Editorial: Terrence Williams’ new term at INDECOM
We appreciate the cross-party consensus that facilitated Governor General Sir Patrick Allen's reappointment of Terrence Williams, for a second five-year term, as head of the Independent Commission of Investigations (INDECOM), the agency that probes alleged abuse of power by the security forces.
The decision, at face value, represents a pushback against a coterie in the police force, and a handful of others, who would like to see the back of Mr Williams and the collapse of INDECOM, or its survival with severely diminished powers. It would be, however, unwise to assume that the assault on INDECOM is over, or that those in its vanguard are only populists like the alliteration-minded governing party politician, Damion Crawford. Even normally sober and thoughtful people have adopted some strange and potentially dangerous positions in relation to INDECOM.
The basis of our support for INDECOM is clear: it has performed. Prior to the establishment of the agency, it was conventional wisdom that the members of the Jamaica Constabulary Force behaved with impunity. Police homicides, on average, were nearly 200 per year and very few people had faith in how the police investigated these killings, or other presumed acts of misbehaviour by their colleagues. Half-heartedly established quasi-independent investigative bodies lacked public confidence or, we believe, the respect of the constabulary. They achieved little.
Two things are different about INDECOM. It has substantial powers, including the right of arrest and prosecution, and it has Terrence Williams, who has not been afraid to test, in the courts, the breadth of those powers. He is also transparent about the efforts and aims of INDECOM.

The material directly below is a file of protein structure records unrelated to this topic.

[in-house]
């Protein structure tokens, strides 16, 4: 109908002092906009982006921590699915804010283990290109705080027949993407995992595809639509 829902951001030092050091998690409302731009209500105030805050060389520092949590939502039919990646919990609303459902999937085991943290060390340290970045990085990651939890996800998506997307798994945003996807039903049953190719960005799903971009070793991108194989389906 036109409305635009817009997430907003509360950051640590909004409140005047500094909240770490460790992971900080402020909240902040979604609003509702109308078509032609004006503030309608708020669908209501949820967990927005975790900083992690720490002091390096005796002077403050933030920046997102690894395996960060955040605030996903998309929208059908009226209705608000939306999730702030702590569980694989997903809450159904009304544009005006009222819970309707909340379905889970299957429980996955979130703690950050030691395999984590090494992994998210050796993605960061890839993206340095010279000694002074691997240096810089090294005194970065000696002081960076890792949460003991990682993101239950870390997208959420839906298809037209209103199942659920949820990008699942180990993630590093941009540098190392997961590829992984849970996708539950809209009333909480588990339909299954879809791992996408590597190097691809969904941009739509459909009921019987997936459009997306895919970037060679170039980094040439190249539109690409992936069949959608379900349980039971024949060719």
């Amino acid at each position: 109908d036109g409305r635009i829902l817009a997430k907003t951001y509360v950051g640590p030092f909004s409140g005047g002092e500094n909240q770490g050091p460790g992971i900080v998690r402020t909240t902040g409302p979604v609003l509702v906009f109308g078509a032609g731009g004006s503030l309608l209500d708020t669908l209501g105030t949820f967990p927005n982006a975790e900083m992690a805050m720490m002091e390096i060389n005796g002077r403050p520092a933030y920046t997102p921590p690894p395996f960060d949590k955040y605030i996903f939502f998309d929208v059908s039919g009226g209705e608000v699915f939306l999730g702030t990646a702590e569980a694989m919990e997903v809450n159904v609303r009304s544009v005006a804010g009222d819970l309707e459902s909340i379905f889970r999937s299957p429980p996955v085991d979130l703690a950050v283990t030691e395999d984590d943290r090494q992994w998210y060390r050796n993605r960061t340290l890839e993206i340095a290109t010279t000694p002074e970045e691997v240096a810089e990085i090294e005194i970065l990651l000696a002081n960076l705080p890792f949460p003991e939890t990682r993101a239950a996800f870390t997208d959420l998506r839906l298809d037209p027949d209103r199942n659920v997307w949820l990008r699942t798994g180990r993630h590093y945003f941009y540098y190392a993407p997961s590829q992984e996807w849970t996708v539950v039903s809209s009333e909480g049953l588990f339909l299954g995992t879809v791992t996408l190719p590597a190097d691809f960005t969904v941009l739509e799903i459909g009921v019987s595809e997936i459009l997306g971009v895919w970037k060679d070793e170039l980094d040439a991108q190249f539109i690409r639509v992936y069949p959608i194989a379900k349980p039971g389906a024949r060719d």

It is not coincidental, we believe, that police homicides have nearly halved and that police personnel often complain about the powers of the agency, in a bid for it to be subject to new forms of oversight, other than that which Parliament, under whose auspices it operates, is supposed to provide.
Indeed, Peter Bunting, the national security minister who, understandably, wants to keep the police onside, has campaigned for some form of board, to which Mr Williams would have a reporting arrangement. He has the support of the justice minister, Mark Golding. Their proposal, though, remains murky, but, we fear, dangerous. For it could very well be, as they say, the thin edge of the wedge towards diminishing the independence of INDECOM. If Parliament is failing in its obligation to monitor INDECOM, it should improve.
Where the effort and energy should be expended is in establishing a civilian body to monitor the strategic and operational management of the police force, which now receives broad policy direction from the minister. The Police Service Commission (PSC) is concerned only with matters of employment and discipline in the constabulary.
A civilian body, that was more facilitatory of inspection, was once in place and seemed to be a foundation on which something more substantive could be built. But it was disbanded four years ago, ostensibly as part of a planned reform of the PSC. Unlike with the plan for INDECOM, everyone seems to have gone quiet on that proposal.